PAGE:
First Published March 2007

Being in the business of the theatre is not just a job, it’s a lifestyle choice. The choice results in a certain self-righteous smile when paying your rent at the bank and the clerk asks you if you want to consider a mortgage. “No,” you think to yourself… “I am not of the 2.4 kids/car/mortgage/$100 haircut every second Wednesday variety of person, ” and as you confidently stride out of the bank, your shoulders start to slope, your head bows and your heart feels a heavy dullness as you realize that, that in itself, shows something of the transience of what you do.

Theatre is like life itself, with a certain “now you see it, now you…” kind of aspect to it. The instant the light fades; the audience claps (hopefully), the actors take their bow: It’s over. It will never be the same as it was, even in a re-mount. “You can never step into the same river”, which is the brilliance of it. The creators of the theatre event, theatre (in a universal sense) and the audience are constantly moving/evolving / experiencing and to try to stop or preserve it would be against the very nature of the beast. It is the immediacy, intimacy, the “carpe diem” aspect of it, the “Now! See it now!” impetus that makes the active act of seeing theatre such a revitalizing force. That is its strength. That is its purpose: to remind us that “it’s now or never.” Theatre is not something that is a passive pastime.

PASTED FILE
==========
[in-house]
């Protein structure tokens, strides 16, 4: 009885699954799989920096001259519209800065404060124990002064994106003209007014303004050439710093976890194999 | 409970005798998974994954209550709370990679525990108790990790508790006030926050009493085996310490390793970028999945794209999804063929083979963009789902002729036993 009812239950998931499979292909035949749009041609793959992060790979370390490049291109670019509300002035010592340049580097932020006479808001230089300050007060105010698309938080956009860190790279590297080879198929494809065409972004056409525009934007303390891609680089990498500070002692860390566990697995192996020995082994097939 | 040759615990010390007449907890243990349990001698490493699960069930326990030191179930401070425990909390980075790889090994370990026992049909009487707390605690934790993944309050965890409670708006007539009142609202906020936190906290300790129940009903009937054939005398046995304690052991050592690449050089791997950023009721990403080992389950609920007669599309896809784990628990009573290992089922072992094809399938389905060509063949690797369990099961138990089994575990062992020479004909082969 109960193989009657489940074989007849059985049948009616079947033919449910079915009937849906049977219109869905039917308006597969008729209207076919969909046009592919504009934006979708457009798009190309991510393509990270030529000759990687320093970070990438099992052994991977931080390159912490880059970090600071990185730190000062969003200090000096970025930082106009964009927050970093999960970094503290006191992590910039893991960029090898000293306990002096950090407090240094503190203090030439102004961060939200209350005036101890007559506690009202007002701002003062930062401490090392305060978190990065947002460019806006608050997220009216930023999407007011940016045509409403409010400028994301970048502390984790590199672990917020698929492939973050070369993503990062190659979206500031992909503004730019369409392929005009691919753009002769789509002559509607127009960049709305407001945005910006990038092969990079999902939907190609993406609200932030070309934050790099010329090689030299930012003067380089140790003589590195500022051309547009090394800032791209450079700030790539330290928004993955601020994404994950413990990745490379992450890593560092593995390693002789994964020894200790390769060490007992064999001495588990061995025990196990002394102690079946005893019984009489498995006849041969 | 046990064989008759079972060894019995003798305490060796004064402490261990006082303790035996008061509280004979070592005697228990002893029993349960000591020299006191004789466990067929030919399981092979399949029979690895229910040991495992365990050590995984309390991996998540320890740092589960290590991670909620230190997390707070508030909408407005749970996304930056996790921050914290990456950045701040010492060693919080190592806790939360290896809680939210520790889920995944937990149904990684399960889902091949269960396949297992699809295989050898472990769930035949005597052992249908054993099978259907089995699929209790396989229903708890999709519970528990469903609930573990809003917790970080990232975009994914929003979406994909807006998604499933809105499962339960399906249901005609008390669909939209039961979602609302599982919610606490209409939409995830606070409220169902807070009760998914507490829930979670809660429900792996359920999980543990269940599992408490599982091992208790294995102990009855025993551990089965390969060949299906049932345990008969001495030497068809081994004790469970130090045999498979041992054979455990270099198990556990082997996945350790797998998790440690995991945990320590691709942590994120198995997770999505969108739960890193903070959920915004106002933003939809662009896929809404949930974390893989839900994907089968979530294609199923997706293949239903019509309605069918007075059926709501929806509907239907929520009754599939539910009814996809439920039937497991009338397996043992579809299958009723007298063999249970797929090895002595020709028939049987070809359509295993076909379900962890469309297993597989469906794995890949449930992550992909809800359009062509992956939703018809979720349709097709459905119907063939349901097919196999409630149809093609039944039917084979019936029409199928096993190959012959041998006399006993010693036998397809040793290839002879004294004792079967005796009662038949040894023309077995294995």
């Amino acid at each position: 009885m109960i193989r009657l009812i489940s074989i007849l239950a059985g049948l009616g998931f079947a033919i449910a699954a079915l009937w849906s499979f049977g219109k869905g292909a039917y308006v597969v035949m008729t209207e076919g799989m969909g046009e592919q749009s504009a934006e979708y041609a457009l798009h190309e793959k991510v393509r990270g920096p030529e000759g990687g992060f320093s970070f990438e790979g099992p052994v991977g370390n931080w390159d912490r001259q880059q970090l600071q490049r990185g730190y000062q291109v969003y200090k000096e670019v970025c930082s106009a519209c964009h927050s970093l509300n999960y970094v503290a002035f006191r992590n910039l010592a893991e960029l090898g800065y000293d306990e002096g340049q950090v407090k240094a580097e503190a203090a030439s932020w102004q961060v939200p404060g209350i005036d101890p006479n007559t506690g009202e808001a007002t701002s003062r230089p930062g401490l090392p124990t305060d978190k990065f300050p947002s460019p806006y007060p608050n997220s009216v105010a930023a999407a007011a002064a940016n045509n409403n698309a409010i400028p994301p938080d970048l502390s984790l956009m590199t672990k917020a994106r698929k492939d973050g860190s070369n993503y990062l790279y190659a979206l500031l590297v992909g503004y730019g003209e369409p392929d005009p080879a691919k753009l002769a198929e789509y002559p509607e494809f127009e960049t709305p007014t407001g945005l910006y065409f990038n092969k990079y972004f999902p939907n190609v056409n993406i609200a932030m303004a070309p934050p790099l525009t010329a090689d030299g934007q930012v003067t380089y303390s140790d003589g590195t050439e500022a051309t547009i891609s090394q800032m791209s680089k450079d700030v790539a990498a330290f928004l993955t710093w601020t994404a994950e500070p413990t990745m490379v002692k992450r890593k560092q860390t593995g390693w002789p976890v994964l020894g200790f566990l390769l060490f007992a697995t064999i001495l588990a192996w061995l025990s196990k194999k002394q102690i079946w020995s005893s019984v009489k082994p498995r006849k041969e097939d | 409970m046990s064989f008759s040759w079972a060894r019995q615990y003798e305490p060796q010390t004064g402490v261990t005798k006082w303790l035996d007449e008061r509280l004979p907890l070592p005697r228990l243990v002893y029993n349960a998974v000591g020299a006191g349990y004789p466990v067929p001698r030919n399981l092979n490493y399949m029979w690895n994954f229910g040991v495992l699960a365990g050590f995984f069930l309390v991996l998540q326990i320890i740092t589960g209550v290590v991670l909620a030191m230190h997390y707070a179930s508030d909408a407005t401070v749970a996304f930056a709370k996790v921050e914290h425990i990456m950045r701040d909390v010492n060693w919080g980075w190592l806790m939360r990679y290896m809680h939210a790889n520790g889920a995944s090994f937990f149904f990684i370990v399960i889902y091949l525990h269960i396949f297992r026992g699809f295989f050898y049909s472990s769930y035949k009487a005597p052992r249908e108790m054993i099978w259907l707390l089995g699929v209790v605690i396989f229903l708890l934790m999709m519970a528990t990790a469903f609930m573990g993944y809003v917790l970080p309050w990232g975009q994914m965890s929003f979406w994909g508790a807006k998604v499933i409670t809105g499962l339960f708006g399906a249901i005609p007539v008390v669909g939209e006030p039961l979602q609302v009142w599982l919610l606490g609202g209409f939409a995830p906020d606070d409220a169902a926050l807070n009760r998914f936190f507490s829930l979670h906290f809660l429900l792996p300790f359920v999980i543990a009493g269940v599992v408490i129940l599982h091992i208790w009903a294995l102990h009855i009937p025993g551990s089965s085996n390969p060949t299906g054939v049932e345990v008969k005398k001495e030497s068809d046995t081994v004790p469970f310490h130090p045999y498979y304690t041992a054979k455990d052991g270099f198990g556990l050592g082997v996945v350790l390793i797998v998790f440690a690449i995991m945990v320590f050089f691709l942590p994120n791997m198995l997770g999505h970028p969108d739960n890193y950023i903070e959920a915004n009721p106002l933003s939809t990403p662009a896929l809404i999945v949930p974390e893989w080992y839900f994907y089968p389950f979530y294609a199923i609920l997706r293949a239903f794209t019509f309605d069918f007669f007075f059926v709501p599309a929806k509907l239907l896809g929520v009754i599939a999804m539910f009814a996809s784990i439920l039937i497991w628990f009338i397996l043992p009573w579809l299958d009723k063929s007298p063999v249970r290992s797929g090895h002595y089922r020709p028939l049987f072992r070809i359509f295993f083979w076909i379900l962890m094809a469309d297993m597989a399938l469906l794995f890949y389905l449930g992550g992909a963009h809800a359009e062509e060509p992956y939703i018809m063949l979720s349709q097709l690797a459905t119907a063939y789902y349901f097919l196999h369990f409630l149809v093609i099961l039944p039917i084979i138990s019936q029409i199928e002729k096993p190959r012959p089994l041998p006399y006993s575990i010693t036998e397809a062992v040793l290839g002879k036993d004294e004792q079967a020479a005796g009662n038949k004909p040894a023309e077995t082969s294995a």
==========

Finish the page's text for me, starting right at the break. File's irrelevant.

The problem to returning home with a swag full of experience is that no one has seen anything you have done – no one knows what you do. No one, that is, but you. The memory of it is living in you. Only you know what you are capable of. As Tom Stoppard so eloquently expressed in Rosencrantz and Guildenstern are Dead, “We cross our bridges when we come to them and burn them behind us, with nothing to show for our progress except a memory of the smell of smoke, and a presumption that once our eyes watered.”

What makes people brave enough to engage in this thing called the theatre? What makes them invest so much of themselves in this art form? Theatre people may not have the material markers of “success” like other people do. They may never own a house nor have a really glorious superannuation fund or a gleaming gold nest egg. They may not reach the stardom that would encourage paparazzi to chase them. But its not fame nor fortune that drives someone into the theatre: and if it is, they may be sorely disappointed. If you want to be famous perhaps you might want to audition for a reality TV show or try out your best Jedi moves on You Tube. There are plenty of ways to be famous… and being a theatre person is fairly low on that list.